There’s nothing like New Year’s resolutions to get us fired up about starting an exercise program or nailing our fittest physiques ever. But, what happens when the initial honeymoon wears off and our motivation for early a.m. gym sessions begins to wane?
That’s when it’s time to dig deep and summon our inner health warriors. Consistency is key to seeing results, so consider these five ideas for keeping motivation going strong this year.
- Re-visit goals regularly. Creating goals is a no-brainer when we’re just getting into a new workout schedule or healthier way of eating, however; we can keep our motivation fresh by revisiting those goals frequently. According to the American College of Sports Medicine, “… identifying specific results will help you stick with [your workout program.]” This includes both short- and long-term goals.
Make a point to check in with yourself on a weekly basis to assess whether you’re still on track. Are you a visual person? Create a Pinterest board with images. Visualize in your mind how you want to feel. Write down your goals, tape them to your bathroom mirror. Whatever you do, ensure that you visit them regularly.
- Work out with a partner. A study by the Society of Behavioral Medicine shows that motivation to work harder increases with a partner. Plus, performance more than doubles when we are pushed by someone else … as opposed to working out solo.
Often, just showing up for a workout is our toughest obstacle. If there’s someone else waiting for us at the gym or for an early a.m. run, we’re less likely to bail. Find a reliable friend who’ll hold you accountable, and also seek out someone whose fitness level matches (or exceeds) your own. Or work with a personal trainer who can offer a customized approach to working out.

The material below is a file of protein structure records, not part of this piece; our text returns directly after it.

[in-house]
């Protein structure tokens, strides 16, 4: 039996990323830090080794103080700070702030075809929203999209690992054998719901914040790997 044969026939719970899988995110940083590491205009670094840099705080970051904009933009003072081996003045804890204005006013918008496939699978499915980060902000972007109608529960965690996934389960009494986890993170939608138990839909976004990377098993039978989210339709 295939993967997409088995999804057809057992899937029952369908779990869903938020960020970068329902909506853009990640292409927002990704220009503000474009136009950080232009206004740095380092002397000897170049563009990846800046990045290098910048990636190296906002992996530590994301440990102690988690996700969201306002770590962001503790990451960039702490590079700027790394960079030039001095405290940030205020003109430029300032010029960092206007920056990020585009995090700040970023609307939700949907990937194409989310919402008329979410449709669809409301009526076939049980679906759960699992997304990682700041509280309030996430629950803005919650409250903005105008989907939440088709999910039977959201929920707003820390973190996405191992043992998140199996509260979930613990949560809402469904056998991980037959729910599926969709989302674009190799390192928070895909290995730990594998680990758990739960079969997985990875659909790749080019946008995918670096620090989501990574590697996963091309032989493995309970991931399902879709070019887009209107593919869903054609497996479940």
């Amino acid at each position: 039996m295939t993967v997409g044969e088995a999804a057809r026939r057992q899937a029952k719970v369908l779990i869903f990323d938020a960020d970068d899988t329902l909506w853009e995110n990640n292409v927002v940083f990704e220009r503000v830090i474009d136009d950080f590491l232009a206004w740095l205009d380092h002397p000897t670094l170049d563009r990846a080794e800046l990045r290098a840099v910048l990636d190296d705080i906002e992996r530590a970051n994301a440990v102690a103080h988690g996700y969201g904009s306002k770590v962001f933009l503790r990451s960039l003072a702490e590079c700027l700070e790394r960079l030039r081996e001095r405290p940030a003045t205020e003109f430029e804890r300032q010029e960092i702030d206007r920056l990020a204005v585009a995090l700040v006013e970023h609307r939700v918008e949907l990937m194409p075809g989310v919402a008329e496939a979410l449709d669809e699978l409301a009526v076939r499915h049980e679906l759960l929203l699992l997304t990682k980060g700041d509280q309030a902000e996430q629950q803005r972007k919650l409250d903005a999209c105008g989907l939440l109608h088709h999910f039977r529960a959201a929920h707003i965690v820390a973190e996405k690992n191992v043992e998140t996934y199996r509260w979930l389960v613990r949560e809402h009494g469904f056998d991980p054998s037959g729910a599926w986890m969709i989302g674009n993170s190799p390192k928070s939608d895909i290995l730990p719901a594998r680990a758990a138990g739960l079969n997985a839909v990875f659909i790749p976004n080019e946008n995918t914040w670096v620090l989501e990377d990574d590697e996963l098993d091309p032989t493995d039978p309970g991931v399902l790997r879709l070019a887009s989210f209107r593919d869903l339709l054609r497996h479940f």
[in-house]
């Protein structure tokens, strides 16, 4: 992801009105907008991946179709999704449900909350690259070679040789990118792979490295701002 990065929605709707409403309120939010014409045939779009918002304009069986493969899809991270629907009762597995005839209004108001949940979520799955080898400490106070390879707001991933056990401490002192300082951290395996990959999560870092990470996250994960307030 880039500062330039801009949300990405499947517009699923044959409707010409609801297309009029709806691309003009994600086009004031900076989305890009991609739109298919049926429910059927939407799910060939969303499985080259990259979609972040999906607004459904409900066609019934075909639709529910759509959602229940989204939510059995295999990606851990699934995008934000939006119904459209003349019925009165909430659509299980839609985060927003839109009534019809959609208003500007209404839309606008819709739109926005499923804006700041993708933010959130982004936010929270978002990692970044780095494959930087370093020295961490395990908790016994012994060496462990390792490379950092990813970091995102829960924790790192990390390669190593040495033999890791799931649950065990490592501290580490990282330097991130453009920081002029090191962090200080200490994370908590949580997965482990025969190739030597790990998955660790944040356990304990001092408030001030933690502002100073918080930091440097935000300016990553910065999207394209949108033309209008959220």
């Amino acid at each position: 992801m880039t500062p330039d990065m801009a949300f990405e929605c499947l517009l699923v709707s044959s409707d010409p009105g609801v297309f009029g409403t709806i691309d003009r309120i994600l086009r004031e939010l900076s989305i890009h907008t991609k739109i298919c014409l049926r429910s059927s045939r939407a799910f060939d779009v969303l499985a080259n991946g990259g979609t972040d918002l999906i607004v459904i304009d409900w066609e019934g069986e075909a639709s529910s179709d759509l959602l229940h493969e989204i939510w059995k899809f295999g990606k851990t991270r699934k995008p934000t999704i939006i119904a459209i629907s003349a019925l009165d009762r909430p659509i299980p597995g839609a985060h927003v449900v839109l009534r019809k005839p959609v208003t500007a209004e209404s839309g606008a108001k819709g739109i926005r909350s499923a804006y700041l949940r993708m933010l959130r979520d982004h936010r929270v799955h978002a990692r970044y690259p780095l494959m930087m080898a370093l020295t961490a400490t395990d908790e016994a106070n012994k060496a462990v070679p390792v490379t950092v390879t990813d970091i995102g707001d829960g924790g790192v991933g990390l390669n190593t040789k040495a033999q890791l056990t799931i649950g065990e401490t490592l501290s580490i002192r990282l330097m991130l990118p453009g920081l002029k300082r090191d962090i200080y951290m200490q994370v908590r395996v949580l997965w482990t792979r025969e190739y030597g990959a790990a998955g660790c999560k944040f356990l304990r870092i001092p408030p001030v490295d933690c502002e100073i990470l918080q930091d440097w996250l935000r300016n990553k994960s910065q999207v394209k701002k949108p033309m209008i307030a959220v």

- Use technology wisely. Yup, we’re talking social media and smart phones here. The October 2016 findings for a study from the Annenberg School for Communication at the University of Pennsylvania concluded that healthy competition in an online social network forum motivated people to exercise more than just friendly support. Competition drove participants to do the most exercise every week because it created an aspirational mindset.
The takeaway? If you’re in need of motivation mojo, hit up your Facebook groups or Instagram, and get some friendly competition started. Or utilize the health apps on your smart phone to create competition with yourself. Track your daily steps or walking distance and see if you can beat them.
- Re-think your “why.” Many of us launch an exercise program to look better naked or fit into those skinny jeans. It’s totally normal. Those are called extrinsic factors. And while they might get us off our couches initially, this study explains that that kind of motivation can be short-lived. Intrinsic factors – like enjoying exercise or aiming to better our health – contribute more to adhering to a program in the long-term.
One proven way to increase your intrinsic motivation is to learn more about the benefits of your particular exercise or nutrition protocol. A personal trainer can be a great resource, teaching you how your plan can contribute to better health.
- Have a blast! It goes without saying here, but we will always engage more with an activity that’s pleasurable. Dreading that afternoon spin class? Grab your bike and head outdoors. By doing something that’s fun, you’re more likely to stick with it in the long run. Besides, happiness is a major factor to our overall wellness.